The Great Recession--and to a lesser extent some of the reforms in the Affordable Care Act--have slowed healthcare spending. But is it on the uptick again?
That's a question the Michigan-based Altarum Institute's Center for Sustainable Health Spending asks every month. And for the month of November 2014, while healthcare inflation appeared level, spending was not.
Healthcare prices barely budged year-over-year, rising a total of 1.6 percent between November 2013 and 2014, according to Altarum data. Hospital prices grew even more slowly, at a 1.1 percent annual rate between the two Novembers.
However, healthcare spending was another matter. It grew at a 5.1 percent annual clip between November 2013 and November 2014, Altarum reported. And spending for the third quarter of 2014 rose 5.5 percent compared to the year-ago quarter, which Altarum observed in a statement was "the highest growth rate since the first quarter of 2008, when it was 5.8 percent. Spending in November, year over year, increased in all major categories."
Since the start of the Great Recession in late 2007, healthcare spending has increased at a 2.6 percent annual rate, according to Altarum. For the first 11 months of 2014, spending grew at a 5 percent rate. For all of 2013, the growth rate was only 3.6 percent.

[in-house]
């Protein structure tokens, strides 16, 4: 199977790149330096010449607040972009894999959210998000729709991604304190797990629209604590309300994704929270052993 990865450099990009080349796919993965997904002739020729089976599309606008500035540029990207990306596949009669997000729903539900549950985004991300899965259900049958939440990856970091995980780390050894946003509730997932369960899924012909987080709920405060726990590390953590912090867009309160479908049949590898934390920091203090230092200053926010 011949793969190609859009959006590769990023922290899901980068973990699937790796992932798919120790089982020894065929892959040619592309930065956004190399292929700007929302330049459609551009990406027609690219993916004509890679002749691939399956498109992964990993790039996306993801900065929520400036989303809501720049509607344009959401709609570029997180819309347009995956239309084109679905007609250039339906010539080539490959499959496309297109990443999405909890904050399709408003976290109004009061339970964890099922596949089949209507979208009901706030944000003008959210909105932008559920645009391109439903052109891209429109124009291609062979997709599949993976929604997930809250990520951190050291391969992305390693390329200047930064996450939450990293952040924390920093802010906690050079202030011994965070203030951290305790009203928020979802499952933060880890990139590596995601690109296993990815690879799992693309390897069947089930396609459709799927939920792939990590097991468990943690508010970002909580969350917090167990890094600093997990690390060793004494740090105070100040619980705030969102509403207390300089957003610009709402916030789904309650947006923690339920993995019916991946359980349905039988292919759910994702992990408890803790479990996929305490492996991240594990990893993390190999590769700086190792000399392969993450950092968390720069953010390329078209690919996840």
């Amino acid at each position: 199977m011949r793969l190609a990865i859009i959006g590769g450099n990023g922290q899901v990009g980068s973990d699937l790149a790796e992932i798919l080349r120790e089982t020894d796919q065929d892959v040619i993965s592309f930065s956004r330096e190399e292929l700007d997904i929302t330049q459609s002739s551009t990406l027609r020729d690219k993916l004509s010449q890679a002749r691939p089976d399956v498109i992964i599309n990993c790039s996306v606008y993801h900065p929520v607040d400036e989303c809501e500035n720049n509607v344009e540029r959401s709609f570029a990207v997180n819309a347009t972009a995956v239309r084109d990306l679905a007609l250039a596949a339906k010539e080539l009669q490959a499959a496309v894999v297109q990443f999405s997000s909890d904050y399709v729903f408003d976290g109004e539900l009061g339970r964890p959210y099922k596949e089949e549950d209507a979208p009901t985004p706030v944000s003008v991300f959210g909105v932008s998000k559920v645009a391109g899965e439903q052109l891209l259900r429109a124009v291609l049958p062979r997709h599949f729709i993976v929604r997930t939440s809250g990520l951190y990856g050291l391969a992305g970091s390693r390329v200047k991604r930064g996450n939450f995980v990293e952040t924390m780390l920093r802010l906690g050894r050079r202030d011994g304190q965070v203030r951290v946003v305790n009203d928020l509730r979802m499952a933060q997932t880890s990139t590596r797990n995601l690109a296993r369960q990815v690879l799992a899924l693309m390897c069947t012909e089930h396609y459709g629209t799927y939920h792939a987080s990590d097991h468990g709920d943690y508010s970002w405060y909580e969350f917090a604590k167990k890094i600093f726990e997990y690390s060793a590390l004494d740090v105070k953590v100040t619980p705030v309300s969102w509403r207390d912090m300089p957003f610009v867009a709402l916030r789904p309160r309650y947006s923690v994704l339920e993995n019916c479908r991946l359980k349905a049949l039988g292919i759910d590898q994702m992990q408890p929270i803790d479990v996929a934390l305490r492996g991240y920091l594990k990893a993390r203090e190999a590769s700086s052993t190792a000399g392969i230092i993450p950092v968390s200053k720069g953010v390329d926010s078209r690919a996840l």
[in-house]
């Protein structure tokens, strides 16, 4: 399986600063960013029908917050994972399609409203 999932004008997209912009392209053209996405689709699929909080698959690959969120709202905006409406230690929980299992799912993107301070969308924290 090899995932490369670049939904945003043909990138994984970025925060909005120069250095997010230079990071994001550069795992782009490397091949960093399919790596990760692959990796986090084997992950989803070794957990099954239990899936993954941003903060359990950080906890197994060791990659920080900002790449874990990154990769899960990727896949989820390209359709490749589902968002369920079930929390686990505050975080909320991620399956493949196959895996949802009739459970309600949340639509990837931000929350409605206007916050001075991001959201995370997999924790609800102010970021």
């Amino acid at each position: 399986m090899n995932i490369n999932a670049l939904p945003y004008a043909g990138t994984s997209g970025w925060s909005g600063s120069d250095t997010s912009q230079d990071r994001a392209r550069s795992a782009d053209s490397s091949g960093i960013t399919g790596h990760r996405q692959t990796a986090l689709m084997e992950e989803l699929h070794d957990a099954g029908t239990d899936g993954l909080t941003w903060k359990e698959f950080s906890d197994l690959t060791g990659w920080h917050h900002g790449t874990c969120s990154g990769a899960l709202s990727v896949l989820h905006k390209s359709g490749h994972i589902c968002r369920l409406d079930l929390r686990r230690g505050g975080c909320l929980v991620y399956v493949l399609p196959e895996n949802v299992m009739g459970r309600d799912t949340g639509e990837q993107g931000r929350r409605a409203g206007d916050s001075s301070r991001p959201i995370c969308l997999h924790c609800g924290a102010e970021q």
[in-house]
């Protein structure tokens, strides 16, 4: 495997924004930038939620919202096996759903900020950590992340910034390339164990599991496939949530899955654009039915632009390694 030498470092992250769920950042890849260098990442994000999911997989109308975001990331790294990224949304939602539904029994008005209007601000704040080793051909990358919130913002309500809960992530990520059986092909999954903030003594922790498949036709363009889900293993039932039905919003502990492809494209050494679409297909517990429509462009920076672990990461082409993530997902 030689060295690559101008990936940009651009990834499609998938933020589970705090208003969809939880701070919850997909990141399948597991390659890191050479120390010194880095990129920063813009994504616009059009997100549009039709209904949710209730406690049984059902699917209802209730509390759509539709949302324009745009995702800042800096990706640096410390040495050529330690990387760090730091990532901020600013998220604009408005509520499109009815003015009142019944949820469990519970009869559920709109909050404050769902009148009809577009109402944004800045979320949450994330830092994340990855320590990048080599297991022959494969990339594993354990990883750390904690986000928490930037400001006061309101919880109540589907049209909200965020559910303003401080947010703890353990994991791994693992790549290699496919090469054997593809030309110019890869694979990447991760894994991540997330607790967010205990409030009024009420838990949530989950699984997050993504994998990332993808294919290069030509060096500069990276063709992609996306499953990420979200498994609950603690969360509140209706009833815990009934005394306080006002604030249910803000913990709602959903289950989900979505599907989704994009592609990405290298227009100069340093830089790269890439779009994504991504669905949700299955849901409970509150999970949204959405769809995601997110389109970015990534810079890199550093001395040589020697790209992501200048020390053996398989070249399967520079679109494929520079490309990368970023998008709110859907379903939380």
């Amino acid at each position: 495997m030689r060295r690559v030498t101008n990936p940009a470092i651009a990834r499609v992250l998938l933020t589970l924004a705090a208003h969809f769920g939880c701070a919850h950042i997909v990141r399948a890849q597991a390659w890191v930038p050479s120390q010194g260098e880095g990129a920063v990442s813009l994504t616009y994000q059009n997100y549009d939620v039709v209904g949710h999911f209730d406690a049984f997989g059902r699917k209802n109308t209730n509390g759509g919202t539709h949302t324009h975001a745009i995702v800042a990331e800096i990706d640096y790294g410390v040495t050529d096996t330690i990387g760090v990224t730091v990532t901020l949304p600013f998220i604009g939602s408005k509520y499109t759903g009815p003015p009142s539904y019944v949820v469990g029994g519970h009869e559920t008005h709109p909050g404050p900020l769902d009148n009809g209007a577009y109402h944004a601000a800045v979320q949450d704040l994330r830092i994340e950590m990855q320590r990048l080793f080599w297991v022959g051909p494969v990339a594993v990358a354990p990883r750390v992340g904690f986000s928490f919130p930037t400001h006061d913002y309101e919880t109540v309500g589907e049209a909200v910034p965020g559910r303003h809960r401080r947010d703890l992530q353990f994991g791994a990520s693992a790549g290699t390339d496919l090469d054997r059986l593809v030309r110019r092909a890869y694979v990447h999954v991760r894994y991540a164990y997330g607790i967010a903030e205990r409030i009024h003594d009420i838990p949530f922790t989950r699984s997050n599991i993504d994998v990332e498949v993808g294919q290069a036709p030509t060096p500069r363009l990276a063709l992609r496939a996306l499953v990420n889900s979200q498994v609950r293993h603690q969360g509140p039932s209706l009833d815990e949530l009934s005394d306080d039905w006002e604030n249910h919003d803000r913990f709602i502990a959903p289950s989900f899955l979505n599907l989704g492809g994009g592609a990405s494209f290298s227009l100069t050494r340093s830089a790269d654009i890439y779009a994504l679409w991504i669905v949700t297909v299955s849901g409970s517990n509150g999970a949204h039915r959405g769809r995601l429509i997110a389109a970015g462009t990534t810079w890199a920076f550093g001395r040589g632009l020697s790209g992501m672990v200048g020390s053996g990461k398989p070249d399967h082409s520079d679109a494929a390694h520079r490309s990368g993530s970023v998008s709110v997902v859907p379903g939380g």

The pharmaceutical sector is perhaps the biggest driver of the current uptick in spending. It grew by 10.9 percent between November 2013 and 2014. But hospital spending also grew by 5.9 percent. By contrast, physician and clinical services grew by only 2.3 percent during that same time period.
Altarum officials believe that the ushering in of major components of the Affordable Care Act accounted for much of the spending growth, as providers began caring for millions more insured patients. And they cautioned that this may be the beginning of a new trend, with the data "suggesting that the long-expected acceleration in health spending may have begun." But hospitals and other healthcare providers have also been fattening up their payrolls in recent months.
However, Altarum also concluded that "low economy-wide inflation continues to exert downward pressure on healthcare prices," suggesting that it may counterbalance the uptick in spending and keep healthcare inflation in check--for now. And other experts believe that slow healthcare inflation is here to stay.